When the attendant finished checking the lap bars, he turned and signaled the operator, who was seated at an instrument panel on a rock formation to the right of the tunnel entrance.

“Here we go,” Tod said.

“Here we go,” Jeremy agreed.

“Rocket jockeys!” Tod shouted.

Jeremy gritted his teeth.

“Rocket jockeys!” Tod repeated.

What the hell. One more time wouldn't hurt. Jeremy yelled: “Rocket jockeys!”

The train did not pull away from the boarding station with the jerky uncertainty of most roller coasters. A tremendous blast of compressed air shot it forward at high speed, like a bullet out of a barrel, with a whoosh! that almost hurt the ears. They were pinned against their seats as they flashed past the operator and into the black mouth of the tunnel.

Total darkness.

He was only twelve then. He had not died. He had not been to Hell. He had not come back. He was as blind in darkness as anyone else, as Tod.

Then they slammed through swinging doors and up a long incline of well-lit track, moving fast at first but gradually slowing to a crawl. On both sides they were menaced by pale white slugs as big as men, which reared up and shrieked at them through round mouths full of teeth that whirled like the blades in a garbage disposal. The ascent was six or seven stories, at a steep angle, and other mechanical monsters gibbered, hooted, snarled, and squealed at the train; all of them were pale and slimy, with either glowing eyes or blind black eyes, the kind of critters you might think would live miles below the surface of the earth—if you didn't know any science at all.

That initial slope was where daredevils had to take their stand. Though a couple of other inclines marked the course of the Millipede, no other section of the track provided a sufficiently extended period of calm in which to execute a safe escape from the lap bar.

Jeremy contorted himself, wriggling up against the back of the seat, inching over the lap bar, but at first Tod did not move. “Come on, dickhead, you've gotta be in position before we get to the top.”

Tod looked troubled. “If they catch us, they'll kick us out of the park.”

“They won't catch us.”

At the far end of the ride, the train would coast along a final stretch of dark tunnel, giving riders a chance to calm down. In those last few seconds, before they returned to the fake cavern from which they had started, it was just possible for a kid to scramble back over the lap bar and shoehorn himself into his seat. Jeremy knew he could do it; he was not worried about getting caught. Tod didn't have to worry about getting under the lap bar again, either, because by then Tod would be dead; he wouldn't have to worry about anything ever.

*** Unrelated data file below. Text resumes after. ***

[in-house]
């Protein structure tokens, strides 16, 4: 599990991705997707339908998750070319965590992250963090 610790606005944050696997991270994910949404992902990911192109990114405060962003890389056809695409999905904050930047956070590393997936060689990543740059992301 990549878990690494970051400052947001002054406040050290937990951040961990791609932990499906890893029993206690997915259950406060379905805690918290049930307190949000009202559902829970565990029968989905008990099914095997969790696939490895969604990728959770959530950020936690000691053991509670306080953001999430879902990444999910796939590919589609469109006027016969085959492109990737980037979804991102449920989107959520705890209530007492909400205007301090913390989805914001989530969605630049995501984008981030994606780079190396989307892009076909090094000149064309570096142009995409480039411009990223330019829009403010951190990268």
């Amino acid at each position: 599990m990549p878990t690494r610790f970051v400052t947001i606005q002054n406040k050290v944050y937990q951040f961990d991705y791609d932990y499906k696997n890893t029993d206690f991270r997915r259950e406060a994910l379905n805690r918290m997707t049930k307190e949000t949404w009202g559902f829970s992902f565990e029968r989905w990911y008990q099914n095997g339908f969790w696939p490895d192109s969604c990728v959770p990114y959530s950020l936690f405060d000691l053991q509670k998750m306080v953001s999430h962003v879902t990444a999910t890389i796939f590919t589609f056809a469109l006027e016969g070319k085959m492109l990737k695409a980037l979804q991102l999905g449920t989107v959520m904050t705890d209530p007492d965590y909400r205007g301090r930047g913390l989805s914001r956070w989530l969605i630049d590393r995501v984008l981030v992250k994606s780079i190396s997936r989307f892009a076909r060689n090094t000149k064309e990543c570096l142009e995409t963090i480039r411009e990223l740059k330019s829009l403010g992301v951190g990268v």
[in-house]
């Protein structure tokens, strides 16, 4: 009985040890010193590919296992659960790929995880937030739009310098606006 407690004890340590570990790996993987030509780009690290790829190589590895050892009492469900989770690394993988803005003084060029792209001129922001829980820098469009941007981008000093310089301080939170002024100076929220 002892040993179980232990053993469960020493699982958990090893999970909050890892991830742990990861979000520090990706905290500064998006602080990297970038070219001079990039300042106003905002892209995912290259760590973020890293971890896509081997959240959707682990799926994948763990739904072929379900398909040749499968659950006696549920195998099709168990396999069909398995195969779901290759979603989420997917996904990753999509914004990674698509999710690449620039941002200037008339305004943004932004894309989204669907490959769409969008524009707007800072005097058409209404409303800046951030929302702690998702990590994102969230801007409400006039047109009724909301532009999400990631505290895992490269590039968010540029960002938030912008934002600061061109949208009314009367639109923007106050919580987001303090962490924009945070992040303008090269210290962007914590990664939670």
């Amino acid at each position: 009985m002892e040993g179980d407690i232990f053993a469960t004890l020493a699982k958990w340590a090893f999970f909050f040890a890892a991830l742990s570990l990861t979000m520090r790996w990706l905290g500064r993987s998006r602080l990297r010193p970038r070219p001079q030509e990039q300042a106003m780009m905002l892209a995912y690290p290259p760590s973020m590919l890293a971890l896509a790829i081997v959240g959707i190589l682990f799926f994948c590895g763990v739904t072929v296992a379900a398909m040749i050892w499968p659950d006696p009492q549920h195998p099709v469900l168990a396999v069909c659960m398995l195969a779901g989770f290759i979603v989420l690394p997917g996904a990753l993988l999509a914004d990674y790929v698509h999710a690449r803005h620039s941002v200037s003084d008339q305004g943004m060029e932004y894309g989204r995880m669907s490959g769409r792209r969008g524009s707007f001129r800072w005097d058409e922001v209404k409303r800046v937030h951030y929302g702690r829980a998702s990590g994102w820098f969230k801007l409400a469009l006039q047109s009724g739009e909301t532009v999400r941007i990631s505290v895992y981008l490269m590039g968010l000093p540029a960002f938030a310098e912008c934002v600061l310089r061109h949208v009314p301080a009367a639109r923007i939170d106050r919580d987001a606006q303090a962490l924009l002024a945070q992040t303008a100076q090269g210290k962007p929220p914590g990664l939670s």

“I don't want to be kicked out for daredeviling,” Tod said as the train approached the halfway point on the long, long initial incline. “It's been a neat day, and we still have a couple hours before Mom comes for us.”

Mutant albino rats chattered at them from the fake rock ledges on both sides as Jeremy said, “Okay, so be a dorkless wonder.” He continued to extricate himself from the lap bar.

“I'm no dorkless wonder,” Tod said defensively.

“Sure, sure.”

“I'm not.”

“Maybe when school starts again in September, you'll be able to get into the Young Homemakers Club, learn how to cook, knit nice little doilies, do flower arranging.”

“You're a jerkoff, you know that?”

“Oooooooooo, you've broken my heart now,” Jeremy said as he extracted both of his legs from the well under the lap bar and crouched on the seat. “You girls sure know how to hurt a guy's feelings.”


The train strained up the slope with the hard clicking and clattering so specific to roller coasters that the sound alone could make the heart pump faster and the stomach flutter.

Jeremy scrambled over the lap bar and stood in the well in front of it, facing forward. He looked over his shoulder at Tod, who sat scowling behind the restraint. He didn't care that much if Tod joined him or not. He had already decided to kill the boy, and if he didn't have a chance to do it at Fantasy World on Tod's twelfth birthday, he would do it somewhere else, sooner or later. Just thinking about doing it was a lot of fun. Like that song said in the television commercial where the Heinz ketchup was so thick it took what seemed like hours coming out of the bottle: An-tic-i-paaa-aa-tion. Having to wait a few days or even weeks to get another good chance to kill Tod would only make the killing that much more fun. So he didn't rag Tod any more, just looked at him scornfully. An-tic-i-paaa-aa-tion.

“I'm not afraid,” Tod insisted.


“I just don't want to spoil the day.”


“Creepazoid,” Tod said again.

Jeremy said, “Rocket jockey, my ass.”

That insult had a powerful effect. Tod was so sold on his own friendship con that he could actually be stung by the implication that he didn't know how a real friend was supposed to behave. The expression on his broad and open face revealed not only a world of hurt but a surprising desperation that startled Jeremy. Maybe Tod did understand what life was all about, that it was nothing but a brutal game with every player concentrated on the purely selfish goal of coming out a winner, and maybe old Tod was rattled by that, scared by it, and was holding on to one last hope, to the idea of friendship. If the game could be played with a partner or two, if it was really everyone else in the world against your own little team, that was tolerable, better than everyone in the world against just you. Tod Ledderbeck and his good buddy Jeremy against the rest of humanity was even sort of romantic and adventurous, but Tod Ledderbeck alone obviously made his bowels quiver.